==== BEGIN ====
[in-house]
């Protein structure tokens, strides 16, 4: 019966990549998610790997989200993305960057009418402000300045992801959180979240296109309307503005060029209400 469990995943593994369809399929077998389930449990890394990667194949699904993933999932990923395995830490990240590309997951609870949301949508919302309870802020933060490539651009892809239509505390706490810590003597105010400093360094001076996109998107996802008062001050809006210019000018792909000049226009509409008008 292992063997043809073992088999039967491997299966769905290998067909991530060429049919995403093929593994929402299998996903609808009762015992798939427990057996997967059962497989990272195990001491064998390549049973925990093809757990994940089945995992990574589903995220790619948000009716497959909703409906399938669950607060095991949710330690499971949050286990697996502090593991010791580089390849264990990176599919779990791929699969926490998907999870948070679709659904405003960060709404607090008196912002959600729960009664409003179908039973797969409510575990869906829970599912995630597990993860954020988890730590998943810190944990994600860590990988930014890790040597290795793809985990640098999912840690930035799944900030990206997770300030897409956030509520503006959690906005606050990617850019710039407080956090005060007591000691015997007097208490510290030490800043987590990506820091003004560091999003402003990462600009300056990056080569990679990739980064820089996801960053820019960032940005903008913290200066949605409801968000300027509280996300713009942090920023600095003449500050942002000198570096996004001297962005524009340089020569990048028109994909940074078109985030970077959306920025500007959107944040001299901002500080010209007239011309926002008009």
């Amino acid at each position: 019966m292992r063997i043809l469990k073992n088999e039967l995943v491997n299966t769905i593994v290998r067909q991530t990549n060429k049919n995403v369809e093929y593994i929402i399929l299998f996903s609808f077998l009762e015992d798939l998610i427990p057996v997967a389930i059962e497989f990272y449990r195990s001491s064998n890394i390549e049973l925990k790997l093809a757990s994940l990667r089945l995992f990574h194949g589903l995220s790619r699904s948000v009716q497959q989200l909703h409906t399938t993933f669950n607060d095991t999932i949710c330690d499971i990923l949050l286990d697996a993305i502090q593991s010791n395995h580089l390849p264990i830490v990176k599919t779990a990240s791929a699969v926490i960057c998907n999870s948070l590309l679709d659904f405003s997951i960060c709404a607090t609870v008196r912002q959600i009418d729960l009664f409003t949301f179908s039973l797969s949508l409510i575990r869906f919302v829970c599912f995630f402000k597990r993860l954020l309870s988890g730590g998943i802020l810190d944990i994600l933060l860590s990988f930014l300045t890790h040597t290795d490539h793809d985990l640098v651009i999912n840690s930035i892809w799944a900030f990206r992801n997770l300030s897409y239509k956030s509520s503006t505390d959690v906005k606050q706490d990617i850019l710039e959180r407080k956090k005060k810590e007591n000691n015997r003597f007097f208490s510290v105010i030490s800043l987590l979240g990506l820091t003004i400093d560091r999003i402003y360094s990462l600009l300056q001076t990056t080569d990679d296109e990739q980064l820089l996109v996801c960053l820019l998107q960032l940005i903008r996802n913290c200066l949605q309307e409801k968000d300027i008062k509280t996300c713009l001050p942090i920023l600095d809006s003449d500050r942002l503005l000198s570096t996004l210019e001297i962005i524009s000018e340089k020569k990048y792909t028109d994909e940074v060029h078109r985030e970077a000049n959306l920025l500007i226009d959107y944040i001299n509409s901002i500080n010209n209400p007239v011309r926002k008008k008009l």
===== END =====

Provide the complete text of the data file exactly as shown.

[in-house]
């Protein structure tokens, strides 16, 4: 019966990549998610790997989200993305960057009418402000300045992801959180979240296109309307503005060029209400 469990995943593994369809399929077998389930449990890394990667194949699904993933999932990923395995830490990240590309997951609870949301949508919302309870802020933060490539651009892809239509505390706490810590003597105010400093360094001076996109998107996802008062001050809006210019000018792909000049226009509409008008 292992063997043809073992088999039967491997299966769905290998067909991530060429049919995403093929593994929402299998996903609808009762015992798939427990057996997967059962497989990272195990001491064998390549049973925990093809757990994940089945995992990574589903995220790619948000009716497959909703409906399938669950607060095991949710330690499971949050286990697996502090593991010791580089390849264990990176599919779990791929699969926490998907999870948070679709659904405003960060709404607090008196912002959600729960009664409003179908039973797969409510575990869906829970599912995630597990993860954020988890730590998943810190944990994600860590990988930014890790040597290795793809985990640098999912840690930035799944900030990206997770300030897409956030509520503006959690906005606050990617850019710039407080956090005060007591000691015997007097208490510290030490800043987590990506820091003004560091999003402003990462600009300056990056080569990679990739980064820089996801960053820019960032940005903008913290200066949605409801968000300027509280996300713009942090920023600095003449500050942002000198570096996004001297962005524009340089020569990048028109994909940074078109985030970077959306920025500007959107944040001299901002500080010209007239011309926002008009």
């Amino acid at each position: 019966m292992r063997i043809l469990k073992n088999e039967l995943v491997n299966t769905i593994v290998r067909q991530t990549n060429k049919n995403v369809e093929y593994i929402i399929l299998f996903s609808f077998l009762e015992d798939l998610i427990p057996v997967a389930i059962e497989f990272y449990r195990s001491s064998n890394i390549e049973l925990k790997l093809a757990s994940l990667r089945l995992f990574h194949g589903l995220s790619r699904s948000v009716q497959q989200l909703h409906t399938t993933f669950n607060d095991t999932i949710c330690d499971i990923l949050l286990d697996a993305i502090q593991s010791n395995h580089l390849p264990i830490v990176k599919t779990a990240s791929a699969v926490i960057c998907n999870s948070l590309l679709d659904f405003s997951i960060c709404a607090t609870v008196r912002q959600i009418d729960l009664f409003t949301f179908s039973l797969s949508l409510i575990r869906f919302v829970c599912f995630f402000k597990r993860l954020l309870s988890g730590g998943i802020l810190d944990i994600l933060l860590s990988f930014l300045t890790h040597t290795d490539h793809d985990l640098v651009i999912n840690s930035i892809w799944a900030f990206r992801n997770l300030s897409y239509k956030s509520s503006t505390d959690v906005k606050q706490d990617i850019l710039e959180r407080k956090k005060k810590e007591n000691n015997r003597f007097f208490s510290v105010i030490s800043l987590l979240g990506l820091t003004i400093d560091r999003i402003y360094s990462l600009l300056q001076t990056t080569d990679d296109e990739q980064l820089l996109v996801c960053l820019l998107q960032l940005i903008r996802n913290c200066l949605q309307e409801k968000d300027i008062k509280t996300c713009l001050p942090i920023l600095d809006s003449d500050r942002l503005l000198s570096t996004l210019e001297i962005i524009s000018e340089k020569k990048y792909t028109d994909e940074v060029h078109r985030e970077a000049n959306l920025l500007i226009d959107y944040i001299n509409s901002i500080n010209n209400p007239v011309r926002k008008k008009l």